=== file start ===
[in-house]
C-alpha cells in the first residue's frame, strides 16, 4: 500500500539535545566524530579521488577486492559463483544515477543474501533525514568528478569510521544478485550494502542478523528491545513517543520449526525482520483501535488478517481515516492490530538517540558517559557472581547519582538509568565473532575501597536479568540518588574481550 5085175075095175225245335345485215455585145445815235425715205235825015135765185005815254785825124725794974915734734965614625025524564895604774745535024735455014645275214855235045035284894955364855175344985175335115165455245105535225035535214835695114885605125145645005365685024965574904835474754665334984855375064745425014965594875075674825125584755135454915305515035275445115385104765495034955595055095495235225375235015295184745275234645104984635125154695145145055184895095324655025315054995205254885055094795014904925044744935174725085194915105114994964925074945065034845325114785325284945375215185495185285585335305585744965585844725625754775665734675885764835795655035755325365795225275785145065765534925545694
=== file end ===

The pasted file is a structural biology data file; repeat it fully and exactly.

[in-house]
C-alpha cells in the first residue's frame, strides 16, 4: 500500500539535545566524530579521488577486492559463483544515477543474501533525514568528478569510521544478485550494502542478523528491545513517543520449526525482520483501535488478517481515516492490530538517540558517559557472581547519582538509568565473532575501597536479568540518588574481550 5085175075095175225245335345485215455585145445815235425715205235825015135765185005815254785825124725794974915734734965614625025524564895604774745535024735455014645275214855235045035284894955364855175344985175335115165455245105535225035535214835695114885605125145645005365685024965574904835474754665334984855375064745425014965594875075674825125584755135454915305515035275445115385104765495034955595055095495235225375235015295184745275234645104984635125154695145145055184895095324655025315054995205254885055094795014904925044744935174725085194915105114994964925074945065034845325114785325284945375215185495185285585335305585744965585844725625754775665734675885764835795655035755325365795225275785145065765534925545694